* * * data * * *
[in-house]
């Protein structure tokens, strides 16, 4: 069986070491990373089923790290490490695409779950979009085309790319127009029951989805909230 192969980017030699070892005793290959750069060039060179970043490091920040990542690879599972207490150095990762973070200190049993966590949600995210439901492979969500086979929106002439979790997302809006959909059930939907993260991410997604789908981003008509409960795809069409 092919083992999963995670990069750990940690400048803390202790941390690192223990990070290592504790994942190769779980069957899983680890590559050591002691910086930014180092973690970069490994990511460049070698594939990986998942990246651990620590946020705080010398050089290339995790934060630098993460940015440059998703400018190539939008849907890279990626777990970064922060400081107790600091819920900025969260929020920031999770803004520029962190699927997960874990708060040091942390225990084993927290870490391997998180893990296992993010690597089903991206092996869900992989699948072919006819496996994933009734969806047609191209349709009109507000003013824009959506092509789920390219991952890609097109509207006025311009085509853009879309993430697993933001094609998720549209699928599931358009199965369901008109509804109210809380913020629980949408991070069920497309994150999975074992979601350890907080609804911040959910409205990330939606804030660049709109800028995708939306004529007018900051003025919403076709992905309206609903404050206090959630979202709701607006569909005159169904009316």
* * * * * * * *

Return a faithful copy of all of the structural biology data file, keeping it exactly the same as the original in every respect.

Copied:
[in-house]
């Protein structure tokens, strides 16, 4: 069986070491990373089923790290490490695409779950979009085309790319127009029951989805909230 192969980017030699070892005793290959750069060039060179970043490091920040990542690879599972207490150095990762973070200190049993966590949600995210439901492979969500086979929106002439979790997302809006959909059930939907993260991410997604789908981003008509409960795809069409 092919083992999963995670990069750990940690400048803390202790941390690192223990990070290592504790994942190769779980069957899983680890590559050591002691910086930014180092973690970069490994990511460049070698594939990986998942990246651990620590946020705080010398050089290339995790934060630098993460940015440059998703400018190539939008849907890279990626777990970064922060400081107790600091819920900025969260929020920031999770803004520029962190699927997960874990708060040091942390225990084993927290870490391997998180893990296992993010690597089903991206092996869900992989699948072919006819496996994933009734969806047609191209349709009109507000003013824009959506092509789920390219991952890609097109509207006025311009085509853009879309993430697993933001094609998720549209699928599931358009199965369901008109509804109210809380913020629980949408991070069920497309994150999975074992979601350890907080609804911040959910409205990330939606804030660049709109800028995708939306004529007018900051003025919403076709992905309206609903404050206090959630979202709701607006569909005159169904009316």